“Doesn’t it look great?”

I just smiled and told everyone that I had pulled on my own underwear in the morning and that’s about all I had done. That is pretty much the truth not true at all.

We had about a half hour before we were to say our vows. Usually, I’m not good on the fly, but I was able to work the bowtie into my vows.  It was the least I could do.

Here are some snippets:

You are the first person with whom I share good news and bad.

You are the person I go to when I am feeling down, scared, unsure or frustrated.

You are the person I look for when I am feeling happy or triumphant and want to share my good luck and fortune.

And you are the person I go to on my wedding day when I can’t tie my bowtie.

* * *

There’s a line in a Melissa Etheridge song that I quote to you all the time.

“You found out to love me, you have to climb some fences.”

You climb those fences with grace and most times even a smile on your face.

But isn’t that what love is? Climbing fences.

And that is my promise to you. To love you, to support you, to encourage you, to forgive you.

And climb those fences every once in awhile so you know that I am here and that I’m not going anywhere and that you are worth the extra effort every single time.

I figure I scored some butch bonus points for admitting that I didn’t tie the bowtie.  (And working in a Melissa Etheridge song.)

* * *

Today, I’m fairly confident that I will be able to master the tying of the bowtie. I mean, I can drive a car and give a cat a pill and remove spaghetti sauce stains from a white shirt.  But I’m pretty sure I don’t want to.

I like the idea of having W tie my bowties from this day forward.  While W is tying, we will laugh about our wedding day and my bowtie tying ineptitude and how she saved the day.  We will be reminded that we are not on this journey alone but have a constant companion to share the ups and downs of life.  I will remember that I can’t do everything on my own — contrary to what my butch ego says — and that there is wisdom and courage in asking for and accepting help.  And that I am so very lucky to have by my side a strong, competent woman (who happens to excel at tying things) as my wife.

Middle-age butch goes on tour (#mywritingprocess)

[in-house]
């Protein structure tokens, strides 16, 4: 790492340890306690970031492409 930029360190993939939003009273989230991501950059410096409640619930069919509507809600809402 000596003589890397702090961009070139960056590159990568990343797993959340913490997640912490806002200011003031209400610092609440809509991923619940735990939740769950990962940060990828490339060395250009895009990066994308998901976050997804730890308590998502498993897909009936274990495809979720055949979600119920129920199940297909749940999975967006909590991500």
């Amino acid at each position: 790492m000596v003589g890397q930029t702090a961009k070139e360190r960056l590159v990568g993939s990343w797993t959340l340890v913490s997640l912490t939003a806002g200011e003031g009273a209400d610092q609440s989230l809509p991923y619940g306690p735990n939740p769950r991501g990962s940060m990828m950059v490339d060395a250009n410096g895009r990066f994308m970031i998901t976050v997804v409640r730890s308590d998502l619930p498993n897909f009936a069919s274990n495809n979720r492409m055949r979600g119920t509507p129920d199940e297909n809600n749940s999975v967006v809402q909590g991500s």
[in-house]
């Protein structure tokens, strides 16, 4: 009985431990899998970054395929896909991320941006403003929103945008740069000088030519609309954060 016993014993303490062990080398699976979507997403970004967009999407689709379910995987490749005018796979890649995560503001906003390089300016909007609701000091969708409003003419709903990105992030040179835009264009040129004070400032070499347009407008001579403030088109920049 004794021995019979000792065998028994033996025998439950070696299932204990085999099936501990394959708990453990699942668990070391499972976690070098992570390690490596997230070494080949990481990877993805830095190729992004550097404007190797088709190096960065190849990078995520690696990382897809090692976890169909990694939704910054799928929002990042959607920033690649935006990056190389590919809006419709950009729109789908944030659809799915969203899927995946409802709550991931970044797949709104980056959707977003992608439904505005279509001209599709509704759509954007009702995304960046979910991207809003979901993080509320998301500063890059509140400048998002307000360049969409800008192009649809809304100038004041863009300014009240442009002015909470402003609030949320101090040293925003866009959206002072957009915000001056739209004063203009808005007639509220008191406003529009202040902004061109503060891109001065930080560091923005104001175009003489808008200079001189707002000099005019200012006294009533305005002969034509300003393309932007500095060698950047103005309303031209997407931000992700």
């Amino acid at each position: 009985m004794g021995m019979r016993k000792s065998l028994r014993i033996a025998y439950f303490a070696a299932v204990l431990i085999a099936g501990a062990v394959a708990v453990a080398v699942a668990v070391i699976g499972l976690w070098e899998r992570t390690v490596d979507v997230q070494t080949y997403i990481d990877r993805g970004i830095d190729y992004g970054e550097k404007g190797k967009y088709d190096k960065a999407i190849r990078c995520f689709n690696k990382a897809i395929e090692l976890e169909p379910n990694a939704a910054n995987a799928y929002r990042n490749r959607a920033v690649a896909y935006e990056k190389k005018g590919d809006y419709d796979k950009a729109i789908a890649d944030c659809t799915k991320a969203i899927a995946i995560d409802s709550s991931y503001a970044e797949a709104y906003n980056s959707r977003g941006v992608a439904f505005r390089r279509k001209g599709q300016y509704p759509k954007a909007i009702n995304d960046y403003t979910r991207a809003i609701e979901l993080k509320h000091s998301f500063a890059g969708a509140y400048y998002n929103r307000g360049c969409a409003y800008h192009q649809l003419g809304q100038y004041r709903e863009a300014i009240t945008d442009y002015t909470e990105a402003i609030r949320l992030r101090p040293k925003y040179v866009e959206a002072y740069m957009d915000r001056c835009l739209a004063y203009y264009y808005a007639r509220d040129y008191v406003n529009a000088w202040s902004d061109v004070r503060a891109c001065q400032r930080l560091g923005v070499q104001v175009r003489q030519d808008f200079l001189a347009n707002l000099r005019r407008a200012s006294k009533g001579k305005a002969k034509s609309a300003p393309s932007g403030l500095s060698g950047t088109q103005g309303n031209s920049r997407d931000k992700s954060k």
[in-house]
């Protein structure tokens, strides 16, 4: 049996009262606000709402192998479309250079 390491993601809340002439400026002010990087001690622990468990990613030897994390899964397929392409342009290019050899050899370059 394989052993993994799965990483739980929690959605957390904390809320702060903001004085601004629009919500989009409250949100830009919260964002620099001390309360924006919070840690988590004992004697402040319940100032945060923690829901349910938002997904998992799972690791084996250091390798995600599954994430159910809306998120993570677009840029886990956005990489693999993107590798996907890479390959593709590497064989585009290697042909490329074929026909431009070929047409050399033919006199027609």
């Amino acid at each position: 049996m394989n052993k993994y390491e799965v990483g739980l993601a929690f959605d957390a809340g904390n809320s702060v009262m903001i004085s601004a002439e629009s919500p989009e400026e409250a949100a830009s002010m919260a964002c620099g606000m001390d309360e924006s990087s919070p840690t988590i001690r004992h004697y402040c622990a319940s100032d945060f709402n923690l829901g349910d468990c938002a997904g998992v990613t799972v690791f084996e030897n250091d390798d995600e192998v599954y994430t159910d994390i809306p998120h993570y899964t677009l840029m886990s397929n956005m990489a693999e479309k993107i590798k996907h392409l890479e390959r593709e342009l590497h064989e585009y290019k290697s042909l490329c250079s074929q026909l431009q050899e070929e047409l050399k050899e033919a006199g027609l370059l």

Go ahead and throw your panties, girls.

Go ahead, girls, throw your panties.

It’s a blog tour, folks. But it’s a tour nonetheless, which makes me a rock star like Melissa Etheridge. In my own mind anyway, and that’s really all that matters.

I was invited to participate in the #mywritingprocess blog tour by my blogging buddy Maia Morgan. Maia blogs over at The Saltwater Twin. Maia is finishing up her essay collection called, natch, The Saltwater Twin and Other Mythical Creatures. In Maia’s words: “It’s a collection of linked essays about survival, fear, redemption, love, religion, art, boyfriends, girlfriends and dogs. It’s about the way we make myths and meaning from our lives and forge our identities through story.” What’s not to like. I encourage you to check out her blog because she’s smart and funny and thoughtful and likes words as much as I do.  Maybe even more.

So, more about me:

What am I working on? If you’re a regular reader, you know that I’m currently writing a memoir/creative nonfiction book. It has a working name of Leaving Normal. Seems that Girls was already taken, as was Puss in Boots.

Tell me about it, Stud.

Tell me about it, Stud.

How does my work differ from others of its genre? I would say that my work is kinda, sorta like the stuff written by Ivan Coyote. At least that’s the closest thing that I’ve found. Certainly, those are big boots to fill. Ivan is a hero of mine, to say the least. But my story is different than Ivan’s. For one thing, I write a whole lot about Olivia Newton-John.

Why do I write what I do? For some reason, small moments of time have stuck with me. Three words said by a stranger on a stairwell. A birthday gift from a classmate. A pair of sneakers spotted in a parking lot. I never knew why I couldn’t shake these memories. I’ve held onto them all of this time so that I could break them down and write about them and piece them together in order to make sense of my life. So, yeah, it’s like a flip book. Each story running into the next one to make a picture that is my life.

This is how it starts.

This is how it starts.

How does my writing process work? These days I feel like a sculptor. I do a quick brain dump — usually with pen and paper — writing down a story as quick as I can. I include images, words, phrases, anything that pops into my head. And that’s when the sculpting begins. I keep carving away. The one thing that I’ve learned about writing is that it is a process. It can’t be rushed or hurried. Most times, I can finish a chapter in a few days, but something won’t feel quite right. It might be the ending. Or the beginning. Or something in between. I’ll need time to sit on it, to think, to be still and quiet and discover the right words, the perfect turn of phrase. I have brilliant moments in the shower and just before I go to sleep at night. When I’m in these reflective moods, I keep a Moleskin notebook and pen tucked away in my back pocket.

When everything has fallen into place, I send it off to my three critique partners for feedback. Sometimes they say it’s perfect. Sometimes not. But their comments are invaluable and allow me to go back and tighten things up.

Next on the #mywritingprocess tour. You don’t need tickets to get front-row seats for four of my favorite writers:

* Vicki Gael calls herself “an impatient writer.” She’s working on a cozy mystery and a sci-fi story, both at the same time. That’s talent for you. She’s also a member of my writers’ group. Vicki just started blogging at Rumpled Ruminations.

* Here’s how Karelia Stetz-Waters and yours truly became blogging BFFs. She read one of my posts and then told me how funny I am. That’s all it takes, folks. Anyway, she’s a college professor by day and a writer by night. Karelia is a published author. It seems like every time I check Freshly Pressed, one of her posts is being featured.